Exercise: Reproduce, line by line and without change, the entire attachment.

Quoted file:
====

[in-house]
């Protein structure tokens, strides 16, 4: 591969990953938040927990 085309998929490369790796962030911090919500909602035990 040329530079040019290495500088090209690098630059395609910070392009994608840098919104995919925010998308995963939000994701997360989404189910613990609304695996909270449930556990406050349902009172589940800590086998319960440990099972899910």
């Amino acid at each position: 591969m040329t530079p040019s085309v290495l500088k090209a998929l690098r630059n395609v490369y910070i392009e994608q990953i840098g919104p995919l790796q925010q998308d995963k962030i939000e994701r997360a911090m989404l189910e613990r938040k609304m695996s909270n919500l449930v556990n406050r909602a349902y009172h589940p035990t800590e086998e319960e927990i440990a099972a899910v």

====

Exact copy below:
[in-house]
């Protein structure tokens, strides 16, 4: 591969990953938040927990 085309998929490369790796962030911090919500909602035990 040329530079040019290495500088090209690098630059395609910070392009994608840098919104995919925010998308995963939000994701997360989404189910613990609304695996909270449930556990406050349902009172589940800590086998319960440990099972899910």
């Amino acid at each position: 591969m040329t530079p040019s085309v290495l500088k090209a998929l690098r630059n395609v490369y910070i392009e994608q990953i840098g919104p995919l790796q925010q998308d995963k962030i939000e994701r997360a911090m989404l189910e613990r938040k609304m695996s909270n919500l449930v556990n406050r909602a349902y009172h589940p035990t800590e086998e319960e927990i440990a099972a899910v």